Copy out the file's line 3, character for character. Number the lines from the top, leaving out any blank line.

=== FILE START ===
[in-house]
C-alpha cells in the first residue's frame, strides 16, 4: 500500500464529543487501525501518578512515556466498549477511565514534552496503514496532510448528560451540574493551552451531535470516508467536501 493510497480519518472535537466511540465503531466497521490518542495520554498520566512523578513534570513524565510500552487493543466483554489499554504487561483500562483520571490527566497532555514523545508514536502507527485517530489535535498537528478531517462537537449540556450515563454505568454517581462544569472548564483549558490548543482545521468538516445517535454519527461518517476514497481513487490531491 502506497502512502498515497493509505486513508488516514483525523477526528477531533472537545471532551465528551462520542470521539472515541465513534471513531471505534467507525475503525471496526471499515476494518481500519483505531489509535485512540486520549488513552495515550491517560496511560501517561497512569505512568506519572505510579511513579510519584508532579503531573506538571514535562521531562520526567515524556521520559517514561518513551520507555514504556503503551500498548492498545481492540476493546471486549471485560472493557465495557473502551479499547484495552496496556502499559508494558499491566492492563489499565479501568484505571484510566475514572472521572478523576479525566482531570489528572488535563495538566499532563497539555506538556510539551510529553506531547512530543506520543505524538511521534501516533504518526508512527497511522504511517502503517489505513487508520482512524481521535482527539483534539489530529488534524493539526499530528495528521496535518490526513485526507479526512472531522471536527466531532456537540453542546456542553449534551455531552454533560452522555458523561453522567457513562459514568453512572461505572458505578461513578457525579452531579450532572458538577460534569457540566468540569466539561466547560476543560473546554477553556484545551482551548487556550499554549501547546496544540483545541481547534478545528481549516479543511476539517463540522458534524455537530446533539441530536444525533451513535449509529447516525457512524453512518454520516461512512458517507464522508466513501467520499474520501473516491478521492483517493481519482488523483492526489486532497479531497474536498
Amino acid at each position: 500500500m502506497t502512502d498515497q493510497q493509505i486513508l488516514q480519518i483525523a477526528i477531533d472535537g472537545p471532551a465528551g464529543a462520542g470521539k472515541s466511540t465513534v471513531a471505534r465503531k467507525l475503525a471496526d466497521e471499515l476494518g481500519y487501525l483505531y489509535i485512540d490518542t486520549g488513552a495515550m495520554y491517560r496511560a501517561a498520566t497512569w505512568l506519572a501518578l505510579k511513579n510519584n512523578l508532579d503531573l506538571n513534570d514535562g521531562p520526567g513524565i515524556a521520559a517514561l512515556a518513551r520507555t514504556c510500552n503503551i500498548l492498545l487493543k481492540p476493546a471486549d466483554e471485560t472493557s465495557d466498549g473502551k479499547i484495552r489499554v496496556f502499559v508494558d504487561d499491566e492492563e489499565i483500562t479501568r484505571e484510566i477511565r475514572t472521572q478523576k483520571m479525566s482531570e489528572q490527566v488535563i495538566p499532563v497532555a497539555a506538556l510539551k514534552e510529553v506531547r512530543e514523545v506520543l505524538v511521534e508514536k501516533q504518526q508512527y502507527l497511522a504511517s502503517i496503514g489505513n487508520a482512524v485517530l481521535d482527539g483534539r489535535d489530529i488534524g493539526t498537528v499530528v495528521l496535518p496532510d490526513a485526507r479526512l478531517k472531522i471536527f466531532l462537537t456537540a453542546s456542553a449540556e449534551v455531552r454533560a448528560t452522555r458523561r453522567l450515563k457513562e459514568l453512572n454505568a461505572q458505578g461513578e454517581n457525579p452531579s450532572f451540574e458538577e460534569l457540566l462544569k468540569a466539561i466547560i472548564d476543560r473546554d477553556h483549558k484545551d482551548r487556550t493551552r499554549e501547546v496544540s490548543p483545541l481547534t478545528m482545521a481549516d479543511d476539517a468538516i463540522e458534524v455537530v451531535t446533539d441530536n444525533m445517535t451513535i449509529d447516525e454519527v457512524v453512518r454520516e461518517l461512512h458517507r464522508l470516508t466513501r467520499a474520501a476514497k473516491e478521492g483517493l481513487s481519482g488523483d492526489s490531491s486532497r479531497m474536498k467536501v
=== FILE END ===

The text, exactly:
Amino acid at each position: 500500500m502506497t502512502d498515497q493510497q493509505i486513508l488516514q480519518i483525523a477526528i477531533d472535537g472537545p471532551a465528551g464529543a462520542g470521539k472515541s466511540t465513534v471513531a471505534r465503531k467507525l475503525a471496526d466497521e471499515l476494518g481500519y487501525l483505531y489509535i485512540d490518542t486520549g488513552a495515550m495520554y491517560r496511560a501517561a498520566t497512569w505512568l506519572a501518578l505510579k511513579n510519584n512523578l508532579d503531573l506538571n513534570d514535562g521531562p520526567g513524565i515524556a521520559a517514561l512515556a518513551r520507555t514504556c510500552n503503551i500498548l492498545l487493543k481492540p476493546a471486549d466483554e471485560t472493557s465495557d466498549g473502551k479499547i484495552r489499554v496496556f502499559v508494558d504487561d499491566e492492563e489499565i483500562t479501568r484505571e484510566i477511565r475514572t472521572q478523576k483520571m479525566s482531570e489528572q490527566v488535563i495538566p499532563v497532555a497539555a506538556l510539551k514534552e510529553v506531547r512530543e514523545v506520543l505524538v511521534e508514536k501516533q504518526q508512527y502507527l497511522a504511517s502503517i496503514g489505513n487508520a482512524v485517530l481521535d482527539g483534539r489535535d489530529i488534524g493539526t498537528v499530528v495528521l496535518p496532510d490526513a485526507r479526512l478531517k472531522i471536527f466531532l462537537t456537540a453542546s456542553a449540556e449534551v455531552r454533560a448528560t452522555r458523561r453522567l450515563k457513562e459514568l453512572n454505568a461505572q458505578g461513578e454517581n457525579p452531579s450532572f451540574e458538577e460534569l457540566l462544569k468540569a466539561i466547560i472548564d476543560r473546554d477553556h483549558k484545551d482551548r487556550t493551552r499554549e501547546v496544540s490548543p483545541l481547534t478545528m482545521a481549516d479543511d476539517a468538516i463540522e458534524v455537530v451531535t446533539d441530536n444525533m445517535t451513535i449509529d447516525e454519527v457512524v453512518r454520516e461518517l461512512h458517507r464522508l470516508t466513501r467520499a474520501a476514497k473516491e478521492g483517493l481513487s481519482g488523483d492526489s490531491s486532497r479531497m474536498k467536501v